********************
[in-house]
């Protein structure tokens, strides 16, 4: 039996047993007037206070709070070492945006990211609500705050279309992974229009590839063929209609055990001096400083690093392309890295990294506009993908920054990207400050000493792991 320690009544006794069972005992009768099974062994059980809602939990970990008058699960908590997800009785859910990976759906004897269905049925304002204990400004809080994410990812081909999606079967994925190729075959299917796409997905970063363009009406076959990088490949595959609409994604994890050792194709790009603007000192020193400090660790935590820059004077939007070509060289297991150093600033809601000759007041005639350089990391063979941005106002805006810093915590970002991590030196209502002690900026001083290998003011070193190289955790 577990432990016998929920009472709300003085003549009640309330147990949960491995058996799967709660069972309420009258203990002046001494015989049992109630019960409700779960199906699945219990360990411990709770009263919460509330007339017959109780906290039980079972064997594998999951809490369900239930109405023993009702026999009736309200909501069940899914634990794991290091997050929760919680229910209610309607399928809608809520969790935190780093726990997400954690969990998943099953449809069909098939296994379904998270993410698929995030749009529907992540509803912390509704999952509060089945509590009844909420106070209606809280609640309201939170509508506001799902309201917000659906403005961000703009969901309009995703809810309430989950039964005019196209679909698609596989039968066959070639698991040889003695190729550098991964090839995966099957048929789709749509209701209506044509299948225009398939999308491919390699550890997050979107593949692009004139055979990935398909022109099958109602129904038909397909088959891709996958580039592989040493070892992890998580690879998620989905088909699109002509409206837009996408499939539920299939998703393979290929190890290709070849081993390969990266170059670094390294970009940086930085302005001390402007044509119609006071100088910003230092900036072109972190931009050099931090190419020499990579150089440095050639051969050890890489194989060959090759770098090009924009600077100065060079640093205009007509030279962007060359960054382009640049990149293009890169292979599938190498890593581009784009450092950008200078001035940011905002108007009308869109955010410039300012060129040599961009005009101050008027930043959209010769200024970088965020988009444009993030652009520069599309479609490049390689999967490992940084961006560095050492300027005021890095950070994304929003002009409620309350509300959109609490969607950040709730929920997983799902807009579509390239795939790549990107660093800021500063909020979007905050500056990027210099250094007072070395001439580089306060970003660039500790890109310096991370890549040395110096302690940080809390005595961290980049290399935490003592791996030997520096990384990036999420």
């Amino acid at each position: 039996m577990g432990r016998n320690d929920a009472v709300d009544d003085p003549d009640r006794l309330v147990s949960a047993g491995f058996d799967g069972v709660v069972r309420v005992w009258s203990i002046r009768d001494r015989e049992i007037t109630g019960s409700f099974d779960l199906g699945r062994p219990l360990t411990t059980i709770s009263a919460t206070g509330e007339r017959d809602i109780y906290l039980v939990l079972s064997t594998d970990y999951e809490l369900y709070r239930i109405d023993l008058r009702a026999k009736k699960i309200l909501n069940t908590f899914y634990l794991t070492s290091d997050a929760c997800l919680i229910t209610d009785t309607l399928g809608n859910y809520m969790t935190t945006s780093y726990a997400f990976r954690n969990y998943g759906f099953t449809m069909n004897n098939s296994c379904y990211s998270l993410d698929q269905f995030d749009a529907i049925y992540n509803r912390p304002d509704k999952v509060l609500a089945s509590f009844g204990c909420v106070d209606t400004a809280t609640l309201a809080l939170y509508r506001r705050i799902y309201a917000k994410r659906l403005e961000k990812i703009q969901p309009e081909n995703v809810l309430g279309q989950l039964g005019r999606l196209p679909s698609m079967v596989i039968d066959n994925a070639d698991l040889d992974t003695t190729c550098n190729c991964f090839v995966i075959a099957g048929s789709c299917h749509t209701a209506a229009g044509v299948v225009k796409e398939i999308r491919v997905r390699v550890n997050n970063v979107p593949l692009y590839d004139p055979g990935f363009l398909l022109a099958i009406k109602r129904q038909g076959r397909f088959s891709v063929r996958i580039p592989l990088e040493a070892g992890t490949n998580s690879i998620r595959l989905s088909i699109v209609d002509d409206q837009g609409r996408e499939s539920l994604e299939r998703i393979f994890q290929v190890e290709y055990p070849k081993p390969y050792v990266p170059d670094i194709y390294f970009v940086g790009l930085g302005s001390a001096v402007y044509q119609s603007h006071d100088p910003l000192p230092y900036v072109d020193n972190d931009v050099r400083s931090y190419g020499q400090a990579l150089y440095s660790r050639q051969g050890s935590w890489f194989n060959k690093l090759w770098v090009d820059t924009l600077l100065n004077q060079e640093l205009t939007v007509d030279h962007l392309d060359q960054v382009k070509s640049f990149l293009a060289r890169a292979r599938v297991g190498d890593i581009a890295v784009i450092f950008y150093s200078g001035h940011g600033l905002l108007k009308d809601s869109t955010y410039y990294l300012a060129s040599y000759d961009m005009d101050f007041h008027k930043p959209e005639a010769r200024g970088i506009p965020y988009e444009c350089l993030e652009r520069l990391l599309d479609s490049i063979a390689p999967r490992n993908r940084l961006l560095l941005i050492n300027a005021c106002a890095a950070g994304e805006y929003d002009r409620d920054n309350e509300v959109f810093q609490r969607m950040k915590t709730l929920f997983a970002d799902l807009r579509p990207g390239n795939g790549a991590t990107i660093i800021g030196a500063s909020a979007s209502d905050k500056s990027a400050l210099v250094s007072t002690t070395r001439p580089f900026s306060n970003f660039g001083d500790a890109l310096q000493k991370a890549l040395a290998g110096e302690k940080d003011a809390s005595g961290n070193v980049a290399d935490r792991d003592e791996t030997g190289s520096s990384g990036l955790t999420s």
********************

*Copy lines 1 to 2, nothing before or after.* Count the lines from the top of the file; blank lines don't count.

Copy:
[in-house]
């Protein structure tokens, strides 16, 4: 039996047993007037206070709070070492945006990211609500705050279309992974229009590839063929209609055990001096400083690093392309890295990294506009993908920054990207400050000493792991 320690009544006794069972005992009768099974062994059980809602939990970990008058699960908590997800009785859910990976759906004897269905049925304002204990400004809080994410990812081909999606079967994925190729075959299917796409997905970063363009009406076959990088490949595959609409994604994890050792194709790009603007000192020193400090660790935590820059004077939007070509060289297991150093600033809601000759007041005639350089990391063979941005106002805006810093915590970002991590030196209502002690900026001083290998003011070193190289955790 577990432990016998929920009472709300003085003549009640309330147990949960491995058996799967709660069972309420009258203990002046001494015989049992109630019960409700779960199906699945219990360990411990709770009263919460509330007339017959109780906290039980079972064997594998999951809490369900239930109405023993009702026999009736309200909501069940899914634990794991290091997050929760919680229910209610309607399928809608809520969790935190780093726990997400954690969990998943099953449809069909098939296994379904998270993410698929995030749009529907992540509803912390509704999952509060089945509590009844909420106070209606809280609640309201939170509508506001799902309201917000659906403005961000703009969901309009995703809810309430989950039964005019196209679909698609596989039968066959070639698991040889003695190729550098991964090839995966099957048929789709749509209701209506044509299948225009398939999308491919390699550890997050979107593949692009004139055979990935398909022109099958109602129904038909397909088959891709996958580039592989040493070892992890998580690879998620989905088909699109002509409206837009996408499939539920299939998703393979290929190890290709070849081993390969990266170059670094390294970009940086930085302005001390402007044509119609006071100088910003230092900036072109972190931009050099931090190419020499990579150089440095050639051969050890890489194989060959090759770098090009924009600077100065060079640093205009007509030279962007060359960054382009640049990149293009890169292979599938190498890593581009784009450092950008200078001035940011905002108007009308869109955010410039300012060129040599961009005009101050008027930043959209010769200024970088965020988009444009993030652009520069599309479609490049390689999967490992940084961006560095050492300027005021890095950070994304929003002009409620309350509300959109609490969607950040709730929920997983799902807009579509390239795939790549990107660093800021500063909020979007905050500056990027210099250094007072070395001439580089306060970003660039500790890109310096991370890549040395110096302690940080809390005595961290980049290399935490003592791996030997520096990384990036999420």